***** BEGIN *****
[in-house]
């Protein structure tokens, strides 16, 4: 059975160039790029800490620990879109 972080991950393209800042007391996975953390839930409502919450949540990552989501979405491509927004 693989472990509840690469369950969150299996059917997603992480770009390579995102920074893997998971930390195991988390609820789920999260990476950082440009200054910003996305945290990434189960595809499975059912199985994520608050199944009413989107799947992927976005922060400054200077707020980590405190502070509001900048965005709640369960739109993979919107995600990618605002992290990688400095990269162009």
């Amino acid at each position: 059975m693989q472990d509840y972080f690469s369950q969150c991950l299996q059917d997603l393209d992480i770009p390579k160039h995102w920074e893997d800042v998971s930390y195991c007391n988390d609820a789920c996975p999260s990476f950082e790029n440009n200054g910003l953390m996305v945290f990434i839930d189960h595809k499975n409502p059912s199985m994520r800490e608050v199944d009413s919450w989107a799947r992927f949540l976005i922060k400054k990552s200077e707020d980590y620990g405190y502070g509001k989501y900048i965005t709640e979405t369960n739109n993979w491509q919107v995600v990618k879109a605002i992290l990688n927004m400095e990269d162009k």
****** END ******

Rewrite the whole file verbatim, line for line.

[in-house]
């Protein structure tokens, strides 16, 4: 059975160039790029800490620990879109 972080991950393209800042007391996975953390839930409502919450949540990552989501979405491509927004 693989472990509840690469369950969150299996059917997603992480770009390579995102920074893997998971930390195991988390609820789920999260990476950082440009200054910003996305945290990434189960595809499975059912199985994520608050199944009413989107799947992927976005922060400054200077707020980590405190502070509001900048965005709640369960739109993979919107995600990618605002992290990688400095990269162009």
């Amino acid at each position: 059975m693989q472990d509840y972080f690469s369950q969150c991950l299996q059917d997603l393209d992480i770009p390579k160039h995102w920074e893997d800042v998971s930390y195991c007391n988390d609820a789920c996975p999260s990476f950082e790029n440009n200054g910003l953390m996305v945290f990434i839930d189960h595809k499975n409502p059912s199985m994520r800490e608050v199944d009413s919450w989107a799947r992927f949540l976005i922060k400054k990552s200077e707020d980590y620990g405190y502070g509001k989501y900048i965005t709640e979405t369960n739109n993979w491509q919107v995600v990618k879109a605002i992290l990688n927004m400095e990269d162009k």